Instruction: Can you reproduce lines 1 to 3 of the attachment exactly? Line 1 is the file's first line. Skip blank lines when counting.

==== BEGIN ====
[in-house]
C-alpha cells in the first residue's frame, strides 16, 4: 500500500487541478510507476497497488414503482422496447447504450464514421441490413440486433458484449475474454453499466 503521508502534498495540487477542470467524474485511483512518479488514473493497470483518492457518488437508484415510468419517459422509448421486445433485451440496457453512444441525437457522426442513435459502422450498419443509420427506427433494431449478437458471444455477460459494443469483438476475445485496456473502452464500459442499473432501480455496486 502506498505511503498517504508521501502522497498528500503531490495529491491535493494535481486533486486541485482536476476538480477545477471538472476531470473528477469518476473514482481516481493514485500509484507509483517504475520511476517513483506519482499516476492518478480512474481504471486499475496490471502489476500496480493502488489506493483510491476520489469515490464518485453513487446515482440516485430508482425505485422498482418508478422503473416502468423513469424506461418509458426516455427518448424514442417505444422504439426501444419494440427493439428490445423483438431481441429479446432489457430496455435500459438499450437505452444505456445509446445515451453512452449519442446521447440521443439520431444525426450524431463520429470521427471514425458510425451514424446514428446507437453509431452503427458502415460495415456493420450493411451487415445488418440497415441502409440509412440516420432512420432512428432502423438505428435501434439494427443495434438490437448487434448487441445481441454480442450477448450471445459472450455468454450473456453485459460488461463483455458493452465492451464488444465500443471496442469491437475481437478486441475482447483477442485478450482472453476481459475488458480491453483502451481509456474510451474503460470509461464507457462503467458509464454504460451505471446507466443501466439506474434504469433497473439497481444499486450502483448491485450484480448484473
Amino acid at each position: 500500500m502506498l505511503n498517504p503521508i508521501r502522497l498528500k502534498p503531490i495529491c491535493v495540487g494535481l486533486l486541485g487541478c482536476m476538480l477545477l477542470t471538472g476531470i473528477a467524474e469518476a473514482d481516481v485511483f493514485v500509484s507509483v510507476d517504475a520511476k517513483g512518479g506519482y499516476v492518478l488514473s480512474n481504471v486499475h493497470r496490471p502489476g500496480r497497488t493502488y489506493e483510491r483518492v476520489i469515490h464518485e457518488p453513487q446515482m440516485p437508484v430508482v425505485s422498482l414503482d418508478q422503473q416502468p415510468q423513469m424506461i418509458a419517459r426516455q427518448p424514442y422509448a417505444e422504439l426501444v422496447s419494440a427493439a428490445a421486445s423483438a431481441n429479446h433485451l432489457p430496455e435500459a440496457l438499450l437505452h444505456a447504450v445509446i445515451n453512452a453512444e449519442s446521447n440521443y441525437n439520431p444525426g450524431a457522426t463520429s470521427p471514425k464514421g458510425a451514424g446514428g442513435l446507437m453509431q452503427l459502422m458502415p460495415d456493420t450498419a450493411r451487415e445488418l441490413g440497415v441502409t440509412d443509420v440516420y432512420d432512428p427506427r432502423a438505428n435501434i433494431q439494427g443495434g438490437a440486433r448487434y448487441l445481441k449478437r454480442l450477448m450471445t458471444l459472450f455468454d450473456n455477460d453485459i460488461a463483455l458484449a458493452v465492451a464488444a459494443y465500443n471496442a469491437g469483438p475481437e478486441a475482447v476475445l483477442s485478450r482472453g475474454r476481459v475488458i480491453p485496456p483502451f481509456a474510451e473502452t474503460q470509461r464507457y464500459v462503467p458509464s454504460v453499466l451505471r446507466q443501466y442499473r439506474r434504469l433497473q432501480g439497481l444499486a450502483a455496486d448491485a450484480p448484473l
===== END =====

[in-house]
C-alpha cells in the first residue's frame, strides 16, 4: 500500500487541478510507476497497488414503482422496447447504450464514421441490413440486433458484449475474454453499466 503521508502534498495540487477542470467524474485511483512518479488514473493497470483518492457518488437508484415510468419517459422509448421486445433485451440496457453512444441525437457522426442513435459502422450498419443509420427506427433494431449478437458471444455477460459494443469483438476475445485496456473502452464500459442499473432501480455496486 502506498505511503498517504508521501502522497498528500503531490495529491491535493494535481486533486486541485482536476476538480477545477471538472476531470473528477469518476473514482481516481493514485500509484507509483517504475520511476517513483506519482499516476492518478480512474481504471486499475496490471502489476500496480493502488489506493483510491476520489469515490464518485453513487446515482440516485430508482425505485422498482418508478422503473416502468423513469424506461418509458426516455427518448424514442417505444422504439426501444419494440427493439428490445423483438431481441429479446432489457430496455435500459438499450437505452444505456445509446445515451453512452449519442446521447440521443439520431444525426450524431463520429470521427471514425458510425451514424446514428446507437453509431452503427458502415460495415456493420450493411451487415445488418440497415441502409440509412440516420432512420432512428432502423438505428435501434439494427443495434438490437448487434448487441445481441454480442450477448450471445459472450455468454450473456453485459460488461463483455458493452465492451464488444465500443471496442469491437475481437478486441475482447483477442485478450482472453476481459475488458480491453483502451481509456474510451474503460470509461464507457462503467458509464454504460451505471446507466443501466439506474434504469433497473439497481444499486450502483448491485450484480448484473
Amino acid at each position: 500500500m502506498l505511503n498517504p503521508i508521501r502522497l498528500k502534498p503531490i495529491c491535493v495540487g494535481l486533486l486541485g487541478c482536476m476538480l477545477l477542470t471538472g476531470i473528477a467524474e469518476a473514482d481516481v485511483f493514485v500509484s507509483v510507476d517504475a520511476k517513483g512518479g506519482y499516476v492518478l488514473s480512474n481504471v486499475h493497470r496490471p502489476g500496480r497497488t493502488y489506493e483510491r483518492v476520489i469515490h464518485e457518488p453513487q446515482m440516485p437508484v430508482v425505485s422498482l414503482d418508478q422503473q416502468p415510468q423513469m424506461i418509458a419517459r426516455q427518448p424514442y422509448a417505444e422504439l426501444v422496447s419494440a427493439a428490445a421486445s423483438a431481441n429479446h433485451l432489457p430496455e435500459a440496457l438499450l437505452h444505456a447504450v445509446i445515451n453512452a453512444e449519442s446521447n440521443y441525437n439520431p444525426g450524431a457522426t463520429s470521427p471514425k464514421g458510425a451514424g446514428g442513435l446507437m453509431q452503427l459502422m458502415p460495415d456493420t450498419a450493411r451487415e445488418l441490413g440497415v441502409t440509412d443509420v440516420y432512420d432512428p427506427r432502423a438505428n435501434i433494431q439494427g443495434g438490437a440486433r448487434y448487441l445481441k449478437r454480442l450477448m450471445t458471444l459472450f455468454d450473456n455477460d453485459i460488461a463483455l458484449a458493452v465492451a464488444a459494443y465500443n471496442a469491437g469483438p475481437e478486441a475482447v476475445l483477442s485478450r482472453g475474454r476481459v475488458i480491453p485496456p483502451f481509456a474510451e473502452t474503460q470509461r464507457y464500459v462503467p458509464s454504460v453499466l451505471r446507466q443501466y442499473r439506474r434504469l433497473q432501480g439497481l444499486a450502483a455496486d448491485a450484480p448484473l